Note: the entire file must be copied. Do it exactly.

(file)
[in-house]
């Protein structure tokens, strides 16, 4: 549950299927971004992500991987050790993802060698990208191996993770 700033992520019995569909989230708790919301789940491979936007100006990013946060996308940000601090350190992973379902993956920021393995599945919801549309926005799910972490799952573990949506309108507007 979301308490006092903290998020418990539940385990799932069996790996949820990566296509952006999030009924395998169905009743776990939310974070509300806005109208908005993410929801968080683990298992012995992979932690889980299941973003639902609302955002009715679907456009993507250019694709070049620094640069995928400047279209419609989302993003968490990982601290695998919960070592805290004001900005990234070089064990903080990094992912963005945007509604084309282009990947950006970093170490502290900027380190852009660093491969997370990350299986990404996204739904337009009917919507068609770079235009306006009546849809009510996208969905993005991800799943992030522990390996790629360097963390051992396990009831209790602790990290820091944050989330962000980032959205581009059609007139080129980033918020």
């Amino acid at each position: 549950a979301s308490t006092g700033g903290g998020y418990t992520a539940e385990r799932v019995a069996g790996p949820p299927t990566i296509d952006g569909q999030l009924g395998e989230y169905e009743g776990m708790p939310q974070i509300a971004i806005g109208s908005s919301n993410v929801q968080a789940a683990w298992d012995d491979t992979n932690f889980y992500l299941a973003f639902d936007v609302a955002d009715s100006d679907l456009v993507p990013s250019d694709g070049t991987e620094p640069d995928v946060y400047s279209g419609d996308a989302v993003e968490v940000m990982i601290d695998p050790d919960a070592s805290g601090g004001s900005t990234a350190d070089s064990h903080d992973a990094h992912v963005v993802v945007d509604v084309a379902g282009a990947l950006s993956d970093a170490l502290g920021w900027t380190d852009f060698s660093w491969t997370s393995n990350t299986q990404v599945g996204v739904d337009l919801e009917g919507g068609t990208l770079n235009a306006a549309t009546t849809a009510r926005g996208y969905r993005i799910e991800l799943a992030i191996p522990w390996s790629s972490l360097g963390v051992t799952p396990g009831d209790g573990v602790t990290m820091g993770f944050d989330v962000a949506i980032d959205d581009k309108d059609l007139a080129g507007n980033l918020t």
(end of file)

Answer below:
[in-house]
């Protein structure tokens, strides 16, 4: 549950299927971004992500991987050790993802060698990208191996993770 700033992520019995569909989230708790919301789940491979936007100006990013946060996308940000601090350190992973379902993956920021393995599945919801549309926005799910972490799952573990949506309108507007 979301308490006092903290998020418990539940385990799932069996790996949820990566296509952006999030009924395998169905009743776990939310974070509300806005109208908005993410929801968080683990298992012995992979932690889980299941973003639902609302955002009715679907456009993507250019694709070049620094640069995928400047279209419609989302993003968490990982601290695998919960070592805290004001900005990234070089064990903080990094992912963005945007509604084309282009990947950006970093170490502290900027380190852009660093491969997370990350299986990404996204739904337009009917919507068609770079235009306006009546849809009510996208969905993005991800799943992030522990390996790629360097963390051992396990009831209790602790990290820091944050989330962000980032959205581009059609007139080129980033918020």
């Amino acid at each position: 549950a979301s308490t006092g700033g903290g998020y418990t992520a539940e385990r799932v019995a069996g790996p949820p299927t990566i296509d952006g569909q999030l009924g395998e989230y169905e009743g776990m708790p939310q974070i509300a971004i806005g109208s908005s919301n993410v929801q968080a789940a683990w298992d012995d491979t992979n932690f889980y992500l299941a973003f639902d936007v609302a955002d009715s100006d679907l456009v993507p990013s250019d694709g070049t991987e620094p640069d995928v946060y400047s279209g419609d996308a989302v993003e968490v940000m990982i601290d695998p050790d919960a070592s805290g601090g004001s900005t990234a350190d070089s064990h903080d992973a990094h992912v963005v993802v945007d509604v084309a379902g282009a990947l950006s993956d970093a170490l502290g920021w900027t380190d852009f060698s660093w491969t997370s393995n990350t299986q990404v599945g996204v739904d337009l919801e009917g919507g068609t990208l770079n235009a306006a549309t009546t849809a009510r926005g996208y969905r993005i799910e991800l799943a992030i191996p522990w390996s790629s972490l360097g963390v051992t799952p396990g009831d209790g573990v602790t990290m820091g993770f944050d989330v962000a949506i980032d959205d581009k309108d059609l007139a080129g507007n980033l918020t």